New Study Shows, More Babies Born Drug Dependent - One Every Hour

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More Babies are born drug dependent

 

Since 2009, over 13 thousand babies were born with drug withdrawal symptoms and this number continues to grow each year, putting it at a rate of one baby per hour.  "We were surprised by the magnitude of the increase," says researcher Stephen Patrick, MD, MPH, a Robert Wood Johnson clinical scholar at the University of Michigan.

 

So, what is drug dependence? And are babies growing more addicted to drugs? Drug dependence occurs when a person develops a physical dependence on a drug, disabling them from leading a normal and healthy lifestyle. This dependence leads to withdrawal symptoms if the drug is abruptly stopped. In the case of newborns, they too can be drug dependent, but do not have the harmful behavior typically seen with addiction. 

 

According to the study, the overwhelming cause of such addiction can be traced to pregnant mothers taking opiate drugs, or narcotics, while pregnant. "These medications provide superior pain control for cancer and chronic pain, but have been overprescribed, diverted, and sold illegally, creating a new opiate addiction pathway and a public health burden for maternal and child health," Marie J. Hayes, PhD, a University of Maine psychologist, and Mark Brown, MD, a Bangor, Maine, pediatrician, write in an editorial accompanying Patrick's study.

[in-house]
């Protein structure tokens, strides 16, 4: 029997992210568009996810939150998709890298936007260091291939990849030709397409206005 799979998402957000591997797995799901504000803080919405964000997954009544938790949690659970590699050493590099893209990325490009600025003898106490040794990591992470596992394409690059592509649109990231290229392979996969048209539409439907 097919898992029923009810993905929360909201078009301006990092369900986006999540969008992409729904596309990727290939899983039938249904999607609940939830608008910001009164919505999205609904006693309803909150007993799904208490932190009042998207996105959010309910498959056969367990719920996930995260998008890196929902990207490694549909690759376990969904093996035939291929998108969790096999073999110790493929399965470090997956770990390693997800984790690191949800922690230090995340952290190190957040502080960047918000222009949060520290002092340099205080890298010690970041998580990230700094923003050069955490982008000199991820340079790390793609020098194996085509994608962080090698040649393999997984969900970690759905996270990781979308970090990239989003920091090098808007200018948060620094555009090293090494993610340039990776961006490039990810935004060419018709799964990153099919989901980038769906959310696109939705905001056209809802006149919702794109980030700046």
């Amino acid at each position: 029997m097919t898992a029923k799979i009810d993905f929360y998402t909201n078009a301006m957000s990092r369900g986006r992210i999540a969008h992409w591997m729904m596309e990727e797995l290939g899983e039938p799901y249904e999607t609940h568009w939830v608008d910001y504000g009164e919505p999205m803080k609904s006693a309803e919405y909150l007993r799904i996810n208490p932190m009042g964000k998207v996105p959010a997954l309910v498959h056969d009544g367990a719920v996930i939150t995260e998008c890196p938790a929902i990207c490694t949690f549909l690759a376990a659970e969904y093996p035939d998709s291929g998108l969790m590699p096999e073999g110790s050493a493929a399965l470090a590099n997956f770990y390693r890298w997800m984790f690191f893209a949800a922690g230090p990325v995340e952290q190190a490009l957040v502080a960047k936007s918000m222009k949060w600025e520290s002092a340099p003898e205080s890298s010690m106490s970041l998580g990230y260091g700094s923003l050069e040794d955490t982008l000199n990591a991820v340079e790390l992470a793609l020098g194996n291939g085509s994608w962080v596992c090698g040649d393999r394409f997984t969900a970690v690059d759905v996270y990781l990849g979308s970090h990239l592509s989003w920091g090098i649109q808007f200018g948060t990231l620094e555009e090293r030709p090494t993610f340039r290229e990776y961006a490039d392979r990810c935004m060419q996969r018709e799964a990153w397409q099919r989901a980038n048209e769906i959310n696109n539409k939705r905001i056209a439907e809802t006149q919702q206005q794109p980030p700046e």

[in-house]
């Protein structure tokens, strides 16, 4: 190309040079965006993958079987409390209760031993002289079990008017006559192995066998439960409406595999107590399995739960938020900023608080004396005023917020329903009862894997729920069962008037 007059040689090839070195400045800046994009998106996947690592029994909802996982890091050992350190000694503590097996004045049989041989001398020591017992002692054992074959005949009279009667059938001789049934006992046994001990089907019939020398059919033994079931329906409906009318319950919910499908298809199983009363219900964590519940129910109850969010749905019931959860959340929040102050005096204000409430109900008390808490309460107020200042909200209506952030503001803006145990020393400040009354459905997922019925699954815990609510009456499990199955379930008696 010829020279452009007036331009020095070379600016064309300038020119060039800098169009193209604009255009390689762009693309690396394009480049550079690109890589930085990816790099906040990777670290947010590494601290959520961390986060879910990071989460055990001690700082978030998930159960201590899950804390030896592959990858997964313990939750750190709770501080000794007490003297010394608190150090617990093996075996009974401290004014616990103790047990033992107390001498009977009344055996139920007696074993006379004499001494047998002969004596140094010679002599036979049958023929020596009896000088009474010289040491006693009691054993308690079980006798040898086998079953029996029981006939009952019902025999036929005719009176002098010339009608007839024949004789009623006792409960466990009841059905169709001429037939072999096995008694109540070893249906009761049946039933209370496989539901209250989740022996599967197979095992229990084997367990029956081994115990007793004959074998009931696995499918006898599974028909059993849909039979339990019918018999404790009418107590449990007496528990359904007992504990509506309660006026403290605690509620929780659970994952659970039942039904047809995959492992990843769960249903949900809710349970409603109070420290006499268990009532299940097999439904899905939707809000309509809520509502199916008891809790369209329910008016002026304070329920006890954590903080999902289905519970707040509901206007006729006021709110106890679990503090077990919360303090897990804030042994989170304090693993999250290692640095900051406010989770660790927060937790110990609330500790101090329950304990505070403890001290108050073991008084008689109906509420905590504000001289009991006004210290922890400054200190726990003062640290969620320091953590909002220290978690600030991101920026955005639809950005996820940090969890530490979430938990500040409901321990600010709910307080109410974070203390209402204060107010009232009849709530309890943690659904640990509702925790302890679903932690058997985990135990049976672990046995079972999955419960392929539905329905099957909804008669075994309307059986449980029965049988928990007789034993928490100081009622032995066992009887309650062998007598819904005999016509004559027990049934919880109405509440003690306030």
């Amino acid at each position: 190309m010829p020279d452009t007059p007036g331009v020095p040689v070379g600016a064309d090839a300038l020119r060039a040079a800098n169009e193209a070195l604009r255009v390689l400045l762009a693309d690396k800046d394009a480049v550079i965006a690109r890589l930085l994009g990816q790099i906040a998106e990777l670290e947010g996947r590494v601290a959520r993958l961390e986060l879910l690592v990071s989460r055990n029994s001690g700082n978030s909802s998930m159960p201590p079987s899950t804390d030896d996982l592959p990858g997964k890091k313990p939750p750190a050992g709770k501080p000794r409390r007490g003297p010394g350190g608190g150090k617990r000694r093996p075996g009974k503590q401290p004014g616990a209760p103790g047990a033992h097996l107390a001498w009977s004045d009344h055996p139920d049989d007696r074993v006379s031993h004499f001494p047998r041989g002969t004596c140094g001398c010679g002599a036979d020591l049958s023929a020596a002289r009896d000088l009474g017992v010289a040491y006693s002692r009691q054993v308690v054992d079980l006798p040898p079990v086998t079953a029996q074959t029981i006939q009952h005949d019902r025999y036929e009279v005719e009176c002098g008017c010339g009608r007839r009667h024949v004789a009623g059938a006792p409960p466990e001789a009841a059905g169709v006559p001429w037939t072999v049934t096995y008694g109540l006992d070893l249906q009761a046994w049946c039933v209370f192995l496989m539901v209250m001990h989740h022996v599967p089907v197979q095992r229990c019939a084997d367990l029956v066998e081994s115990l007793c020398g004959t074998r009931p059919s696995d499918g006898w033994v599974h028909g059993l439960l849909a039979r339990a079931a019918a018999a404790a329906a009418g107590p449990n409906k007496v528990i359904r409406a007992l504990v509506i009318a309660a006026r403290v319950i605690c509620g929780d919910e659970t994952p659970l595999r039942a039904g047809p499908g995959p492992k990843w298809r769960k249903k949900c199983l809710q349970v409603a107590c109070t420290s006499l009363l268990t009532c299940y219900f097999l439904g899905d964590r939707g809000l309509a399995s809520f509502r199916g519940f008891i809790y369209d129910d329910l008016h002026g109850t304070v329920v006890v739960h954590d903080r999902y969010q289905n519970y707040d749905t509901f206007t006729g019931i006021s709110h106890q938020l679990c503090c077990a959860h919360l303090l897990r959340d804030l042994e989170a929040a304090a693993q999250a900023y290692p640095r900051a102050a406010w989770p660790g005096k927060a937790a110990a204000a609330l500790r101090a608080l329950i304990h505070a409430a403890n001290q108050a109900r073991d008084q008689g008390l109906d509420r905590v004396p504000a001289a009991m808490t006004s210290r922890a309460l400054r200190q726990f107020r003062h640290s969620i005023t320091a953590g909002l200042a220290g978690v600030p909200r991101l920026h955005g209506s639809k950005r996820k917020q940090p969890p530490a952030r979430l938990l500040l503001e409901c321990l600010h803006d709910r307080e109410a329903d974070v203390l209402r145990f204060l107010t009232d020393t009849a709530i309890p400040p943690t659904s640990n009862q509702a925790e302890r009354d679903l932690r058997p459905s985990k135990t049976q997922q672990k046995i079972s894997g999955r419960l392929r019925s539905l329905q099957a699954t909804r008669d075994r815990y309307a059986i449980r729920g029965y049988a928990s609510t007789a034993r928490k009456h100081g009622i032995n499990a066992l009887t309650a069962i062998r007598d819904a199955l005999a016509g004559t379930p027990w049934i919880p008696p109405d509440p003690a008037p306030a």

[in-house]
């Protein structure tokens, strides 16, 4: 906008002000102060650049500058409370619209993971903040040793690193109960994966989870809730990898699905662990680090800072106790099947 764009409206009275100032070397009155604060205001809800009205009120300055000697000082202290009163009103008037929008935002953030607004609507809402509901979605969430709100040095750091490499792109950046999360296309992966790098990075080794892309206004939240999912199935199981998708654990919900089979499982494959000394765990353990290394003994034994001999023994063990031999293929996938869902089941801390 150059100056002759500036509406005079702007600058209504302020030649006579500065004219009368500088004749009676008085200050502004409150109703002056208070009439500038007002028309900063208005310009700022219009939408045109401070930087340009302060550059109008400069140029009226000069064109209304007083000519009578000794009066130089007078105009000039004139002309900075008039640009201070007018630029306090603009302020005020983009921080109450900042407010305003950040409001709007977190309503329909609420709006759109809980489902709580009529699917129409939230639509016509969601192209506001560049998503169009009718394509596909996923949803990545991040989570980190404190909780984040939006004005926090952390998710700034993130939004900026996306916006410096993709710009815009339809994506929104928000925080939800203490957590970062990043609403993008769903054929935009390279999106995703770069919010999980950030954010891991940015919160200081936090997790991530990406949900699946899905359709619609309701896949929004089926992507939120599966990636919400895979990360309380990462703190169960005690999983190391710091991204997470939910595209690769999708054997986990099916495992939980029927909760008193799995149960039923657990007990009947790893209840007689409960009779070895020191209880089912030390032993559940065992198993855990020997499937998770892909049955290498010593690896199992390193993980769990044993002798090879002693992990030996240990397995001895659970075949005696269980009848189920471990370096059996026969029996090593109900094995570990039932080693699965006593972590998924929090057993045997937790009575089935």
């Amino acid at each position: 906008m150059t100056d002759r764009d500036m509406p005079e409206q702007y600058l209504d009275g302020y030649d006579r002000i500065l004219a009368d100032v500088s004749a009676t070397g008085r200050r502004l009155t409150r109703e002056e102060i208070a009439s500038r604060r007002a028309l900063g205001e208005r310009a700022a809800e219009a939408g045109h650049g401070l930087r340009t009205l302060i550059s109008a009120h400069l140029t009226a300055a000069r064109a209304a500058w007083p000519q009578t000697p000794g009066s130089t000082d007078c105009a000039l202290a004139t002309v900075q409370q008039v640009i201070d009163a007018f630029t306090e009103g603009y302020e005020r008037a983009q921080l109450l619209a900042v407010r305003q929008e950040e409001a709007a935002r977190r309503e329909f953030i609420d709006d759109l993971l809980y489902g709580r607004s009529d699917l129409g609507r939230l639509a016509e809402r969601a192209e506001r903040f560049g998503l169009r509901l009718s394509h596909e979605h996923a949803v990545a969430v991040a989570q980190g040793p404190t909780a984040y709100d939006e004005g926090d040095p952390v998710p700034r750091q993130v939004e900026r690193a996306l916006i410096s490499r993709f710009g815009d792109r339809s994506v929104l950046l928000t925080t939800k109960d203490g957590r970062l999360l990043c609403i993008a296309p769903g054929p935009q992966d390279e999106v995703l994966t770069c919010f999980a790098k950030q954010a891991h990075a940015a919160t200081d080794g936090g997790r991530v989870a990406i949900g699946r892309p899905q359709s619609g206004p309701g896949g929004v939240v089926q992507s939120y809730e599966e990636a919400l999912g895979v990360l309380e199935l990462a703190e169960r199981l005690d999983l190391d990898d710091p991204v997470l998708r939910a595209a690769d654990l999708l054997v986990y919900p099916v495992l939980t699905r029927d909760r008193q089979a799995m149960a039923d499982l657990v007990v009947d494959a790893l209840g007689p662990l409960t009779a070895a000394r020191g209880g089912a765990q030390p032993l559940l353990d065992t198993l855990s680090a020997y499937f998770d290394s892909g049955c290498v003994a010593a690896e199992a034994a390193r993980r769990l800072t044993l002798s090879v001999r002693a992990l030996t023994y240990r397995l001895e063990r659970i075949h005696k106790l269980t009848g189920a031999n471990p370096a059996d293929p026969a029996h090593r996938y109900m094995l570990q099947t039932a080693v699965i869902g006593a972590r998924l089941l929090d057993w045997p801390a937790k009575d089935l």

Generally, babies born in withdrawal are treated with oral morphine or methadone, but surveys show that treatment varies around the country. They're also more likely to be born with low birth weight and feeding issues are common, says Patrick, a neonatologist.

 

On average, the cost of treating each of these babies was $53,400 in 2009, a 35% increase over 2000, although their length of stay in the hospital, 16 days, remained the same, the researchers found.

 

In addition, Florida lawmakers have paved the way in establishing a statewide task force on prescription drug abuse and newborns.

 

Patrick presented his research at the Pediatric Academic Societies annual meeting in Boston, and the Journal of the American Medical Association posted it early online.

 


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